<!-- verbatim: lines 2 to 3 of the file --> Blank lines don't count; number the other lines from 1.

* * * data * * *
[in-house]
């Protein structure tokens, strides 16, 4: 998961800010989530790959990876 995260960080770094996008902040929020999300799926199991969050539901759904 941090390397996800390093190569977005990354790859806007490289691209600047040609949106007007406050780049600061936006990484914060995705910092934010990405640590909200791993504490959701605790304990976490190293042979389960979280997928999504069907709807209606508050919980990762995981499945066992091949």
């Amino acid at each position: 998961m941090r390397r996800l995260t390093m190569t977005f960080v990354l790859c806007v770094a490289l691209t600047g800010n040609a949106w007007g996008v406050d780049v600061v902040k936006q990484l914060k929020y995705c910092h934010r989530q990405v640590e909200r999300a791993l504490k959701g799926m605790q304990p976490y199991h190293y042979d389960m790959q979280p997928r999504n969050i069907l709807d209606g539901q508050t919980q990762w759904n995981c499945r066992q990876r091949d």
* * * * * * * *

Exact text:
């Protein structure tokens, strides 16, 4: 998961800010989530790959990876 995260960080770094996008902040929020999300799926199991969050539901759904 941090390397996800390093190569977005990354790859806007490289691209600047040609949106007007406050780049600061936006990484914060995705910092934010990405640590909200791993504490959701605790304990976490190293042979389960979280997928999504069907709807209606508050919980990762995981499945066992091949």
């Amino acid at each position: 998961m941090r390397r996800l995260t390093m190569t977005f960080v990354l790859c806007v770094a490289l691209t600047g800010n040609a949106w007007g996008v406050d780049v600061v902040k936006q990484l914060k929020y995705c910092h934010r989530q990405v640590e909200r999300a791993l504490k959701g799926m605790q304990p976490y199991h190293y042979d389960m790959q979280p997928r999504n969050i069907l709807d209606g539901q508050t919980q990762w759904n995981c499945r066992q990876r091949d």